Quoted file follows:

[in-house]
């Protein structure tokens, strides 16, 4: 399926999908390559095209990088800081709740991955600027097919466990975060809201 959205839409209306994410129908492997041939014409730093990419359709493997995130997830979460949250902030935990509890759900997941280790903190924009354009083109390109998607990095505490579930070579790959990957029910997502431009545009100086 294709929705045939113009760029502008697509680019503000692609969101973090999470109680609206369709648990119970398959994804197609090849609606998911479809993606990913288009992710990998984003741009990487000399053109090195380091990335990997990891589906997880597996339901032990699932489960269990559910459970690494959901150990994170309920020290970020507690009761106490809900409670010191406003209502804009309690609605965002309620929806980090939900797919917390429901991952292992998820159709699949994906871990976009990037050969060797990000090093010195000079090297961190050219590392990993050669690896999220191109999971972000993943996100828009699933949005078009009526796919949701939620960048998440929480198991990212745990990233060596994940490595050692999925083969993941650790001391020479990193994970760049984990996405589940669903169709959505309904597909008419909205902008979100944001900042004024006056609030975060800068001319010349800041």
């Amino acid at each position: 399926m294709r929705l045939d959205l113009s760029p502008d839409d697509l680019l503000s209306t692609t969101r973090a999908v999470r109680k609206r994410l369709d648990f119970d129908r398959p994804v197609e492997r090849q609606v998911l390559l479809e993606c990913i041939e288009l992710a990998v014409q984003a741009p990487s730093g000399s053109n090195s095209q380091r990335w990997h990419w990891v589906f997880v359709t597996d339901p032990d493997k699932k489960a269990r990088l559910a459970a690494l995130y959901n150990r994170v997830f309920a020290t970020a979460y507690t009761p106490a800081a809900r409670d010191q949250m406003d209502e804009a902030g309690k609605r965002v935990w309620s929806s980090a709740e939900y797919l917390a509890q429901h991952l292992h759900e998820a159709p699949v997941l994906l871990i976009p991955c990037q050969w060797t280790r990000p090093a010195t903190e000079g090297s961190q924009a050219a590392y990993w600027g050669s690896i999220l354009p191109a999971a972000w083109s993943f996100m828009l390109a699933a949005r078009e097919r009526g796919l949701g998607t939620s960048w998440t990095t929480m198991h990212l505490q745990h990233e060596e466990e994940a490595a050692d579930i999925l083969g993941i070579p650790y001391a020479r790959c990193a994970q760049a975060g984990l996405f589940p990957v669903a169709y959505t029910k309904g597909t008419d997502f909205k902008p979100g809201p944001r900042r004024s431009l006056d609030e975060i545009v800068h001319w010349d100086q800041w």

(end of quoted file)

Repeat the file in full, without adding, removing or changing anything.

[in-house]
């Protein structure tokens, strides 16, 4: 399926999908390559095209990088800081709740991955600027097919466990975060809201 959205839409209306994410129908492997041939014409730093990419359709493997995130997830979460949250902030935990509890759900997941280790903190924009354009083109390109998607990095505490579930070579790959990957029910997502431009545009100086 294709929705045939113009760029502008697509680019503000692609969101973090999470109680609206369709648990119970398959994804197609090849609606998911479809993606990913288009992710990998984003741009990487000399053109090195380091990335990997990891589906997880597996339901032990699932489960269990559910459970690494959901150990994170309920020290970020507690009761106490809900409670010191406003209502804009309690609605965002309620929806980090939900797919917390429901991952292992998820159709699949994906871990976009990037050969060797990000090093010195000079090297961190050219590392990993050669690896999220191109999971972000993943996100828009699933949005078009009526796919949701939620960048998440929480198991990212745990990233060596994940490595050692999925083969993941650790001391020479990193994970760049984990996405589940669903169709959505309904597909008419909205902008979100944001900042004024006056609030975060800068001319010349800041």
């Amino acid at each position: 399926m294709r929705l045939d959205l113009s760029p502008d839409d697509l680019l503000s209306t692609t969101r973090a999908v999470r109680k609206r994410l369709d648990f119970d129908r398959p994804v197609e492997r090849q609606v998911l390559l479809e993606c990913i041939e288009l992710a990998v014409q984003a741009p990487s730093g000399s053109n090195s095209q380091r990335w990997h990419w990891v589906f997880v359709t597996d339901p032990d493997k699932k489960a269990r990088l559910a459970a690494l995130y959901n150990r994170v997830f309920a020290t970020a979460y507690t009761p106490a800081a809900r409670d010191q949250m406003d209502e804009a902030g309690k609605r965002v935990w309620s929806s980090a709740e939900y797919l917390a509890q429901h991952l292992h759900e998820a159709p699949v997941l994906l871990i976009p991955c990037q050969w060797t280790r990000p090093a010195t903190e000079g090297s961190q924009a050219a590392y990993w600027g050669s690896i999220l354009p191109a999971a972000w083109s993943f996100m828009l390109a699933a949005r078009e097919r009526g796919l949701g998607t939620s960048w998440t990095t929480m198991h990212l505490q745990h990233e060596e466990e994940a490595a050692d579930i999925l083969g993941i070579p650790y001391a020479r790959c990193a994970q760049a975060g984990l996405f589940p990957v669903a169709y959505t029910k309904g597909t008419d997502f909205k902008p979100g809201p944001r900042r004024s431009l006056d609030e975060i545009v800068h001319w010349d100086q800041w």